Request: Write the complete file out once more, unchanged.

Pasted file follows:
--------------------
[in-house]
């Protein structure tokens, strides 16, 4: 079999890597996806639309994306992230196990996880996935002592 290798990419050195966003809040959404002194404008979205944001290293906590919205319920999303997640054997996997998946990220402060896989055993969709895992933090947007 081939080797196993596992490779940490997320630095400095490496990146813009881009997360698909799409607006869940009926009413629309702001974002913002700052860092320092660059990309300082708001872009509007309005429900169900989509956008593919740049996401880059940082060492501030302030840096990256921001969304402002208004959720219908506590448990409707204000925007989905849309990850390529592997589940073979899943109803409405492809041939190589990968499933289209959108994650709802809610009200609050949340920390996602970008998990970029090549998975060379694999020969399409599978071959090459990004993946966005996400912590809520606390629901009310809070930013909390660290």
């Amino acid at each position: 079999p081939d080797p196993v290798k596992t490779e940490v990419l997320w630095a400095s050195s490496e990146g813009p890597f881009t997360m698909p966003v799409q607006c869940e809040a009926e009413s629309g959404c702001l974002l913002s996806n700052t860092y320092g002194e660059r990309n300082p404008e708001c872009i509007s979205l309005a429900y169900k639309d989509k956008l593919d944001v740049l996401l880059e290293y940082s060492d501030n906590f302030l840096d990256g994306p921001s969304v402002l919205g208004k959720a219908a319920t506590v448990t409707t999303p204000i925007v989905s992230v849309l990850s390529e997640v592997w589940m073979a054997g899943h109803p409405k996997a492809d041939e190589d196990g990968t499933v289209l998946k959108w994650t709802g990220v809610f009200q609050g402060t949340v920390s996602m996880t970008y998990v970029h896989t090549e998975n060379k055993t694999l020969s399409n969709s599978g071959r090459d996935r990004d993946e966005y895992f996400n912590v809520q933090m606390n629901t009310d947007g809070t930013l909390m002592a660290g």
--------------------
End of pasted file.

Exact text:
[in-house]
């Protein structure tokens, strides 16, 4: 079999890597996806639309994306992230196990996880996935002592 290798990419050195966003809040959404002194404008979205944001290293906590919205319920999303997640054997996997998946990220402060896989055993969709895992933090947007 081939080797196993596992490779940490997320630095400095490496990146813009881009997360698909799409607006869940009926009413629309702001974002913002700052860092320092660059990309300082708001872009509007309005429900169900989509956008593919740049996401880059940082060492501030302030840096990256921001969304402002208004959720219908506590448990409707204000925007989905849309990850390529592997589940073979899943109803409405492809041939190589990968499933289209959108994650709802809610009200609050949340920390996602970008998990970029090549998975060379694999020969399409599978071959090459990004993946966005996400912590809520606390629901009310809070930013909390660290």
């Amino acid at each position: 079999p081939d080797p196993v290798k596992t490779e940490v990419l997320w630095a400095s050195s490496e990146g813009p890597f881009t997360m698909p966003v799409q607006c869940e809040a009926e009413s629309g959404c702001l974002l913002s996806n700052t860092y320092g002194e660059r990309n300082p404008e708001c872009i509007s979205l309005a429900y169900k639309d989509k956008l593919d944001v740049l996401l880059e290293y940082s060492d501030n906590f302030l840096d990256g994306p921001s969304v402002l919205g208004k959720a219908a319920t506590v448990t409707t999303p204000i925007v989905s992230v849309l990850s390529e997640v592997w589940m073979a054997g899943h109803p409405k996997a492809d041939e190589d196990g990968t499933v289209l998946k959108w994650t709802g990220v809610f009200q609050g402060t949340v920390s996602m996880t970008y998990v970029h896989t090549e998975n060379k055993t694999l020969s399409n969709s599978g071959r090459d996935r990004d993946e966005y895992f996400n912590v809520q933090m606390n629901t009310d947007g809070t930013l909390m002592a660290g």